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Can we end the AIDS epidemic?

Can we end the AIDS epidemic?

Allitia Di Bernardo







Author: Allitia Di Bernardo, EMEA Therapeutic Area Lead, CNS, IDV, and PAH, at Janssen

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In 2014, UNAIDS announced its intention to end the AIDS epidemic by 2030. 1 Now, 6 years later, significant progress has been made in dozens of countries, but they have admitted their 2020 goals will not be fully met and it’s looking unlikely their 2030 ambition won’t be either.2 So what has happened, and what hasn’t?

The triumphs worth celebrating

A lot of brilliant achievements have been made. At the end of 2019, 81% of people living with HIV knew their HIV status, 67% were on antiretroviral therapy, (that’s 25.4 million, compared to just 685,000 in 2000),2,3 and almost 59% had suppressed viral loads. Fourteen countries achieved the 90-90-90 treatment targets. Millions of lives were saved, and new HIV infections have been reduced by 23% since 2010.2

These achievements were made possible through tireless efforts of healthcare and community workers, great financial support, and relentless activism and engagement. There have been scientific breakthroughs, like the groundbreaking 2011 trial results that revealed effective antiretroviral therapy reduces transmission by as much as 96%.4 And among other initiatives, the WHO has promoted use of pre-exposure prophylaxis, launched a process for validating the elimination of mother-to-child transmission, and released self-testing guidance.3

Those left behind

But this hasn’t been enough – at least not everywhere and for everyone. Sadly, echoing UNAIDS’ original commitment in 2014, to ‘make sure that no one is left behind’,1 some groups charged forward, while many others struggled. So much so, that inequality was the theme for UNAIDS’ latest report.2

Between countries, levels of service vary greatly and funding can be unpredictable. While progress has been made in Eastern and Southern Africa, cases rose in Eastern Europe, Central Asia, the Middle East, North Africa and Latin America.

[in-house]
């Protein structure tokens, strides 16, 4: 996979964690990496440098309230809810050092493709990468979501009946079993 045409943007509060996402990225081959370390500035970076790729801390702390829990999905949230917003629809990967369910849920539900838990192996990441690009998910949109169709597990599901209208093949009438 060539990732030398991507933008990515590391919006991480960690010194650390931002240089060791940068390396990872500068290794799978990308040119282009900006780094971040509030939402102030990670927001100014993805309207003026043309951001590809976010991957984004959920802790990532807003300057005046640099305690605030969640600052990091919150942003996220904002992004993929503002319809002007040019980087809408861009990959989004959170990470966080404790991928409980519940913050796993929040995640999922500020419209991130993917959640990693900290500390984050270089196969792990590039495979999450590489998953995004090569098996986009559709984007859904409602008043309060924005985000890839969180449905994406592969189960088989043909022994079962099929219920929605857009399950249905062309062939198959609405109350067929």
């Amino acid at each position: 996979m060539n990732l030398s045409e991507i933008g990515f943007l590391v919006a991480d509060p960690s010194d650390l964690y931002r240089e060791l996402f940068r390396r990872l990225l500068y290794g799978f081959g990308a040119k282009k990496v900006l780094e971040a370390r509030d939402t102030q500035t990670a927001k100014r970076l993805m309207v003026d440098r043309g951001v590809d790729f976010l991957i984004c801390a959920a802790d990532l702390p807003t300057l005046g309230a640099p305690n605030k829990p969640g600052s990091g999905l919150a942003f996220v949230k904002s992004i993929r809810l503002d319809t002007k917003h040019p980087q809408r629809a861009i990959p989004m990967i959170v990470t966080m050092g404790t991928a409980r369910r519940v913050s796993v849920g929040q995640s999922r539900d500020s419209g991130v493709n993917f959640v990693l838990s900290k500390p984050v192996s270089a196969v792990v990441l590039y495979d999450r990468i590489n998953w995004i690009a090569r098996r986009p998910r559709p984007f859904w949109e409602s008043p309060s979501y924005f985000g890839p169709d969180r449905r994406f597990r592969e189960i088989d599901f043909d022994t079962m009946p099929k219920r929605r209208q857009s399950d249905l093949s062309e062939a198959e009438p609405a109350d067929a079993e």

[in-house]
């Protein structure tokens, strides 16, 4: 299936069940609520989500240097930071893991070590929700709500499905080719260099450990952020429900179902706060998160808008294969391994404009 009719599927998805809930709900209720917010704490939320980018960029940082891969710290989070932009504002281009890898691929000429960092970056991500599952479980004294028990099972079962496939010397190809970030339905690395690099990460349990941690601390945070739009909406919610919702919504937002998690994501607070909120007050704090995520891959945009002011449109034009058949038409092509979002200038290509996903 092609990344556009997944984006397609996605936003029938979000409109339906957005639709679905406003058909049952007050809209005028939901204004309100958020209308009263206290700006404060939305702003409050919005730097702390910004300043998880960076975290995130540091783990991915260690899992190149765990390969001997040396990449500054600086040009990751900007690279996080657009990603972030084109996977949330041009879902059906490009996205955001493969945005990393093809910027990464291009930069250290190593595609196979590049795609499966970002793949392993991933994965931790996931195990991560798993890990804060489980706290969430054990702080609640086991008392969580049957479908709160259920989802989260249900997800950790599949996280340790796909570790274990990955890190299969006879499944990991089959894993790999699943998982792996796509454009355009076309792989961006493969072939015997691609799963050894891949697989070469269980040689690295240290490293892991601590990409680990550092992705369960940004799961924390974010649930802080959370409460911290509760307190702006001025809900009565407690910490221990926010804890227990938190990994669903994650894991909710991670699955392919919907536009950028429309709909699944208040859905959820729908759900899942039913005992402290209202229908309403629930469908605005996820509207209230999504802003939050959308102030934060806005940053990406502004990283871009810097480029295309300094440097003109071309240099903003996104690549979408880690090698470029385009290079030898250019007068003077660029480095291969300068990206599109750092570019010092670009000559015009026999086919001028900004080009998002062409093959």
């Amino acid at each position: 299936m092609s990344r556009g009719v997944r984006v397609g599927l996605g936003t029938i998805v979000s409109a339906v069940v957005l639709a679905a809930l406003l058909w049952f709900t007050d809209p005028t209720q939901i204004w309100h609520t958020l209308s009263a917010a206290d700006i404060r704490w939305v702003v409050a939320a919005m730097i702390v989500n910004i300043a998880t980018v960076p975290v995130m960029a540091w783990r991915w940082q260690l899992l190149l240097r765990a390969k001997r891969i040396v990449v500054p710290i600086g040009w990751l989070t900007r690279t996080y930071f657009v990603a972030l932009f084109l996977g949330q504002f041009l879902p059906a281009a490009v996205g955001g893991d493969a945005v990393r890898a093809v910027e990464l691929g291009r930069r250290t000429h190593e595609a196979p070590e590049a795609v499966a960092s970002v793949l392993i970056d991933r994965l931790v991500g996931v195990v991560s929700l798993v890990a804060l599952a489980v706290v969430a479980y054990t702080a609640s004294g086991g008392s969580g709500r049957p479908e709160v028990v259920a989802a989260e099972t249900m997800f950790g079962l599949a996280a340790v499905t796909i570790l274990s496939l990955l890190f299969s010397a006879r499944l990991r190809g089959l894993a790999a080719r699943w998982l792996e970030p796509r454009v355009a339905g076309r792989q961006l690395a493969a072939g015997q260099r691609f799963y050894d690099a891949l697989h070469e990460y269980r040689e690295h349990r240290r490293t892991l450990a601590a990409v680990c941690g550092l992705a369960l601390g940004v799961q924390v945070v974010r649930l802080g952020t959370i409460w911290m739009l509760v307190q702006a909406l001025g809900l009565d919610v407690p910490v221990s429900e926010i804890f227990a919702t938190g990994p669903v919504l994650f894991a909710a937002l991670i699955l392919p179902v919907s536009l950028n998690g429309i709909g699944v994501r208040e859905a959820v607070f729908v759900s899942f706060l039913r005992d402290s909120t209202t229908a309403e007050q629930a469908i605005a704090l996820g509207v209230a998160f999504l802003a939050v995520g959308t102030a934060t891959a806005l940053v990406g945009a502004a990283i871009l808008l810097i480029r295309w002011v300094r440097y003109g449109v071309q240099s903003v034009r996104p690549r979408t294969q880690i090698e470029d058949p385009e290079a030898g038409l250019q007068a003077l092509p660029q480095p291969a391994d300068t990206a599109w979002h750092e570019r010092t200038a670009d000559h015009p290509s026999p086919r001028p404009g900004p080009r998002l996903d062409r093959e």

There is variation within countries, too; the report found that 62% of new infections were in key populations and their sexual partners, and stigma has stopped, and still does stop, marginalised groups from seeking the help they need. Gender-based violence and inequalities remain a strong driving force for the epidemic: in Sub-Saharan Africa, adolescent girls and young women accounted for 1 in 4 new infections, whereas women and girls of all ages accounted for 59% of new infections.2

Funding has already fallen, and now resources are being affected by COVID-19. UNAIDS has urged countries to increase their investments in HIV, but only time will tell if governments will respond.2

How can we bridge the gaps? We can learn from the success stories. The UNAIDS report found common themes among countries hitting their goals: determined political leadership on AIDS, strong community engagement, rights-based and multisectoral approaches, and consistent guidance by scientific evidence. And where HIV services were comprehensively provided, transmission levels were reduced significantly.2  The AIDS 2020 conference also highlighted some key areas for focus: creating an enabling environment, countering complacency in leadership, considering patients’ comprehensive health needs, and finally, strong collaborations.5

UNAIDS is now looking at its strategy for 2021 and beyond.6 With fewer than 10 years to go until 2030, they’ve committed to accelerating the pace of action. Development of the next strategy will be data-driven and lean heavily on the opinions and experiences of experts and those involved.

Ending the AIDS epidemic is still possible. But to do so, we – in healthcare, governments and other public bodies – must act soon, taking all the steps necessary to make sure that everyone can benefit from the scientific advances we’ve made. Then, as a united force, we will have truly succeeded. 


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  1. UNAIDS. Fast-Track – ending the AIDS epidemic by 2030. 18 November 2014. Available at: (Last accessed September 2020).
  2. UNAIDS. Seizing the moment. 06 July 2020. Available at: (Last accessed September 2020).
  3. World Health Organization. Welcome to 2020 – the decade for disease elimination. 20 December 2019. Available at: (Last accessed September 2020).
  4. World Health Organization. Groundbreaking trial results confirm HIV treatment prevents transmission of HIV. 12 May 2011. Available at: (Last accessed September 2020).
  5. Cheney C. Devex. Where does the HIV/AIDS movement go from here? 13 July 2020. Available at: (Last accessed September 2020).
  6. UNAIDS. Protect and accelerate progress towards the end of AIDS: Ready, set, go! Available at: (Last accessed September 2020).